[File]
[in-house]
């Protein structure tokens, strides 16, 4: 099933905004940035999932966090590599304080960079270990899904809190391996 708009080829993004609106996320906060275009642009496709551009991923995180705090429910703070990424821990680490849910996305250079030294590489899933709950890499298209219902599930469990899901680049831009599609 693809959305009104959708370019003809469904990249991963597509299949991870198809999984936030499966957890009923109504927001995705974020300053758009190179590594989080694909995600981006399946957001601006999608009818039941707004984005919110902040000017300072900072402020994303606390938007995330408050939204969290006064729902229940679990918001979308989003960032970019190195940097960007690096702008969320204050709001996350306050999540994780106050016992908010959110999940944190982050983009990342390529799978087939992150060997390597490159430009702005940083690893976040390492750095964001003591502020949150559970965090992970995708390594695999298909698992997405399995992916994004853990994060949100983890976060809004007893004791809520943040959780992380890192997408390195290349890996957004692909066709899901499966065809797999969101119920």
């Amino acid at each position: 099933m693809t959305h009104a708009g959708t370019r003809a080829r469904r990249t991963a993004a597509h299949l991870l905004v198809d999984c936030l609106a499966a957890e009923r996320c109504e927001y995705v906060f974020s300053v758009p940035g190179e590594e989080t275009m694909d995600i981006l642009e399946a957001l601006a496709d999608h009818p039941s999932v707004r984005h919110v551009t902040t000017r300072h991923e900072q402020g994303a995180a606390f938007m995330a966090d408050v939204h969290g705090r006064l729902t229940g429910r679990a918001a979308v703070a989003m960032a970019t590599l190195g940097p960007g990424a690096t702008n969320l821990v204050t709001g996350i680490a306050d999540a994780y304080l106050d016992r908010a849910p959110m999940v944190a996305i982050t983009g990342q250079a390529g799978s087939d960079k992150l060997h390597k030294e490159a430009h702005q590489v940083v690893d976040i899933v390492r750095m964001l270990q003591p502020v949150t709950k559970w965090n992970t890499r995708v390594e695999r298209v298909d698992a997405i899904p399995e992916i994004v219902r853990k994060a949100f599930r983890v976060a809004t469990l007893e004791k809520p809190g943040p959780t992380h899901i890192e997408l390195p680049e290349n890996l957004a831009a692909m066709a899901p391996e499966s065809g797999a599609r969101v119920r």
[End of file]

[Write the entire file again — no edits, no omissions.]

[in-house]
């Protein structure tokens, strides 16, 4: 099933905004940035999932966090590599304080960079270990899904809190391996 708009080829993004609106996320906060275009642009496709551009991923995180705090429910703070990424821990680490849910996305250079030294590489899933709950890499298209219902599930469990899901680049831009599609 693809959305009104959708370019003809469904990249991963597509299949991870198809999984936030499966957890009923109504927001995705974020300053758009190179590594989080694909995600981006399946957001601006999608009818039941707004984005919110902040000017300072900072402020994303606390938007995330408050939204969290006064729902229940679990918001979308989003960032970019190195940097960007690096702008969320204050709001996350306050999540994780106050016992908010959110999940944190982050983009990342390529799978087939992150060997390597490159430009702005940083690893976040390492750095964001003591502020949150559970965090992970995708390594695999298909698992997405399995992916994004853990994060949100983890976060809004007893004791809520943040959780992380890192997408390195290349890996957004692909066709899901499966065809797999969101119920």
């Amino acid at each position: 099933m693809t959305h009104a708009g959708t370019r003809a080829r469904r990249t991963a993004a597509h299949l991870l905004v198809d999984c936030l609106a499966a957890e009923r996320c109504e927001y995705v906060f974020s300053v758009p940035g190179e590594e989080t275009m694909d995600i981006l642009e399946a957001l601006a496709d999608h009818p039941s999932v707004r984005h919110v551009t902040t000017r300072h991923e900072q402020g994303a995180a606390f938007m995330a966090d408050v939204h969290g705090r006064l729902t229940g429910r679990a918001a979308v703070a989003m960032a970019t590599l190195g940097p960007g990424a690096t702008n969320l821990v204050t709001g996350i680490a306050d999540a994780y304080l106050d016992r908010a849910p959110m999940v944190a996305i982050t983009g990342q250079a390529g799978s087939d960079k992150l060997h390597k030294e490159a430009h702005q590489v940083v690893d976040i899933v390492r750095m964001l270990q003591p502020v949150t709950k559970w965090n992970t890499r995708v390594e695999r298209v298909d698992a997405i899904p399995e992916i994004v219902r853990k994060a949100f599930r983890v976060a809004t469990l007893e004791k809520p809190g943040p959780t992380h899901i890192e997408l390195p680049e290349n890996l957004a831009a692909m066709a899901p391996e499966s065809g797999a599609r969101v119920r």